IFAW Canada: Northern Dogs Veterinary Effort - Montreal Pups
This post was filed by the International Fund for Animal Welfare's Jan Hannah, working from remote Cree communities, in the James Bay region of Quebec, Canada.
I received a call from a woman in one of the communities that IFAW’s Northern Dogs Project visits each spring. Over a number of weeks she had managed to take in six puppies –not littermates; just picked up one by one. Her question to me… could IFAW help her rehome them if she could get them as far as Montreal. I said yes. If I can get to Montreal and you can get the pups on the plane, it’s a go. Emaciated and mostly too young to be on the street, the pup count kept increasing until the night before she was leaving… final puppy tally = 11. If it had been any later, I’m sure she would have had more. All different ages, colours, sizes and litters. It’s cold up north and pups born at the end of August or early September have the added disadvantage of harsh winters to contend with. Small, young animals certainly feel the cold more than older, larger animals.
Sunday: A good friend volunteered to accompany me and this is such a big treat. Twelve hours of driving is long when you’re alone and a second pair of hands is invaluable when dealing with the pups on the way home, especially for the pee breaks. Lucille is awesome. You want a volunteer who sees something that needs doing and just does it. That’s Lucille.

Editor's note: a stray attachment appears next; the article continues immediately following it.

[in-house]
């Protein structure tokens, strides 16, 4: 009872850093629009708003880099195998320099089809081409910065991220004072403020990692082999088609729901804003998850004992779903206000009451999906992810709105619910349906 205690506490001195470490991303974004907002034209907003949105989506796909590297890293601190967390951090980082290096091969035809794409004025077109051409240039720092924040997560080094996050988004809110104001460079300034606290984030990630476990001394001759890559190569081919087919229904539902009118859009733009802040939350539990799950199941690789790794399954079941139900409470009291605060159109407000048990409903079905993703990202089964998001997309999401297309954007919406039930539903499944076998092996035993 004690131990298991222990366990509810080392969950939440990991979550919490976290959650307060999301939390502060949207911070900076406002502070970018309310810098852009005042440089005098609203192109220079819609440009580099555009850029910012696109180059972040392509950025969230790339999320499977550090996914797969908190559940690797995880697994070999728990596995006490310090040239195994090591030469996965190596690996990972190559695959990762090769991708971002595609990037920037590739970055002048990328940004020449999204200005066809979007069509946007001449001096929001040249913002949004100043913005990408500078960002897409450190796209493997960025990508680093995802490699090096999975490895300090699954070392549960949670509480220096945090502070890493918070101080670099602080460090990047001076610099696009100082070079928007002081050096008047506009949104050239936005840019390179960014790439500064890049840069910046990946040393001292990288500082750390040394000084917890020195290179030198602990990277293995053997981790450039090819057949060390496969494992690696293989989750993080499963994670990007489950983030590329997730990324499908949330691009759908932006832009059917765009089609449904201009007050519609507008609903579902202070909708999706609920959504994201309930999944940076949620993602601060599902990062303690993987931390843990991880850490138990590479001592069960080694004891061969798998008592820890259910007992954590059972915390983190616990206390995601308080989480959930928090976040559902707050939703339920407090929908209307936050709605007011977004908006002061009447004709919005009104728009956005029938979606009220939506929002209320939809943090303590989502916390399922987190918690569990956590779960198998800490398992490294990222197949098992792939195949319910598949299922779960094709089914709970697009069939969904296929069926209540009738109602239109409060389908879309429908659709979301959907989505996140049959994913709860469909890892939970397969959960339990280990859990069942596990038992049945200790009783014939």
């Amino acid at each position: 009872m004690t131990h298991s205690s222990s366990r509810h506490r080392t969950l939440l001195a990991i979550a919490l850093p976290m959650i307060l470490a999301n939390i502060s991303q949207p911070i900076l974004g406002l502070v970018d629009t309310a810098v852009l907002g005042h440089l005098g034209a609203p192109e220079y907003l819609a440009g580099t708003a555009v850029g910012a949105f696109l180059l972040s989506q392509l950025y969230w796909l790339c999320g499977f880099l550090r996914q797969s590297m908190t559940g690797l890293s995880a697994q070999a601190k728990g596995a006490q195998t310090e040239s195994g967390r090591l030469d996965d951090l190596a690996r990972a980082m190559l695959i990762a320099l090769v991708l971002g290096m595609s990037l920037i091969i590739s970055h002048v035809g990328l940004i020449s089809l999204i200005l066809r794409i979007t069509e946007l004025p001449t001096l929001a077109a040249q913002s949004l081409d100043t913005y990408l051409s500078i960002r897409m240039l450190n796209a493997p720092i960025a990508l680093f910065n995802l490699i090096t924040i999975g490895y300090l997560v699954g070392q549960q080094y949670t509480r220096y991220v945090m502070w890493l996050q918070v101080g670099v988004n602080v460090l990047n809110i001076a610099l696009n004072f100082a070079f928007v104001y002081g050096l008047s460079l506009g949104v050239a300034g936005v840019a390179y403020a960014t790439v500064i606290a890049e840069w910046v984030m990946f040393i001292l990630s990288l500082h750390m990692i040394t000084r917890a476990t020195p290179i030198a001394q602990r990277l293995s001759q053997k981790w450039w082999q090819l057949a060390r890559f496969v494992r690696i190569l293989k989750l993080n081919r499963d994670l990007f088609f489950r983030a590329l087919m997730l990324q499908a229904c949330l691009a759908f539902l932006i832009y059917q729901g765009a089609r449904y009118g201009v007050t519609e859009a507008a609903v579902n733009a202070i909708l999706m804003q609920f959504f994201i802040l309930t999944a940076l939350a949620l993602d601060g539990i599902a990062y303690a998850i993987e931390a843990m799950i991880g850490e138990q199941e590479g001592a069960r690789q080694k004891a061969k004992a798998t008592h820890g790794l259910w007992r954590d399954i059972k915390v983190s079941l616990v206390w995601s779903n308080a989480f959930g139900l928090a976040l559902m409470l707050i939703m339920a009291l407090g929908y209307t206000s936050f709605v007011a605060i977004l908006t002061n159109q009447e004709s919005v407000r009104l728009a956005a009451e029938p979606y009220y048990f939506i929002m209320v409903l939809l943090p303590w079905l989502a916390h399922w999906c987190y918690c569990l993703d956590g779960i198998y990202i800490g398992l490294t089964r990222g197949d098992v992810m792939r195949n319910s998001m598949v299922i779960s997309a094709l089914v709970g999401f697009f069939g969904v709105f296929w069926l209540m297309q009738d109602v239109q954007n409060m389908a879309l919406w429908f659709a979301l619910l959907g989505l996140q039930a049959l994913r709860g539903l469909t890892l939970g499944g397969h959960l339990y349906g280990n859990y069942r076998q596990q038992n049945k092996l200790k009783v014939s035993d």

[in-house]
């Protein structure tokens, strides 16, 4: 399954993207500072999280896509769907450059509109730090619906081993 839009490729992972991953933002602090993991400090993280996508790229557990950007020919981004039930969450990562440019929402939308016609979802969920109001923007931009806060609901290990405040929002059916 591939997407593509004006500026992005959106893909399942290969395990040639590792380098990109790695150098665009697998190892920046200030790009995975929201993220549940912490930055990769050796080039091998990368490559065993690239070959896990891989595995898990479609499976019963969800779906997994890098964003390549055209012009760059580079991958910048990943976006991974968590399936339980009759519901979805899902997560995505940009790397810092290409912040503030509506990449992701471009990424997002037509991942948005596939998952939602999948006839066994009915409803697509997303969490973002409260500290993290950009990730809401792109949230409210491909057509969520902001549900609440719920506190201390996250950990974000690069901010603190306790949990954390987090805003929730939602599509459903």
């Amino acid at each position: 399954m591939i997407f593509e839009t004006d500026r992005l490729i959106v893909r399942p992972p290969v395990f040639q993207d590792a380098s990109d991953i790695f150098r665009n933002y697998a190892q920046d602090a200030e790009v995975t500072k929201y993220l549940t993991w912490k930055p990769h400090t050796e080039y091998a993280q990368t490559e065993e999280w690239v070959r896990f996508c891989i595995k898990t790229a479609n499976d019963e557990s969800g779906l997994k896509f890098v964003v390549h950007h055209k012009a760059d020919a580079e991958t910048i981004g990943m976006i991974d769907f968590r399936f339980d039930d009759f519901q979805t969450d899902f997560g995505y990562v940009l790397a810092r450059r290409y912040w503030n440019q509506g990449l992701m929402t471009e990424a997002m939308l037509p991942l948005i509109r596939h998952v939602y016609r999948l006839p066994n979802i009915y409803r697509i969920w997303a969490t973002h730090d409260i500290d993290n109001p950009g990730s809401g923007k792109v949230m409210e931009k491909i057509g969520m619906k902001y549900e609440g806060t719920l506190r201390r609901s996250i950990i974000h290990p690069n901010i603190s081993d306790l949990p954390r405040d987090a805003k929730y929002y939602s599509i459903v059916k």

Monday: We stayed overnight in Montreal last night so it only took us five minutes to get to the airport this morning. The plane arrived, the baggage hatch opened and I could see the crates with the dogs. Just as she said, all different sizes, ages, and colours. It never ceases to make me smile to see the way the baggage handlers talk to the dogs and stick their hands in the crates. Never. They gently offloaded the three crates and wheeled them off the tarmac and straight to us. No matter how dogs are described to you, you always build your own picture so of course none of them looked like I had imagined. There were two chocolate labs (or crosses) about 6 weeks old; one golden retriever cross about the same age; one black lab about that age and two that looked to be about 10 weeks old; one six month old female who looked like a flat coated retriever; one black wiener dog cross; and the only littermates in the bunch, a black and tan female and black and white freckled male, about four months old. Everyone looked in good shape, yapping and wagging their tails as we quickly took them out one by one, walked them around quickly to do their business and stretch their legs, and then put them into the crates in the van. Ten minutes and we are ready to go.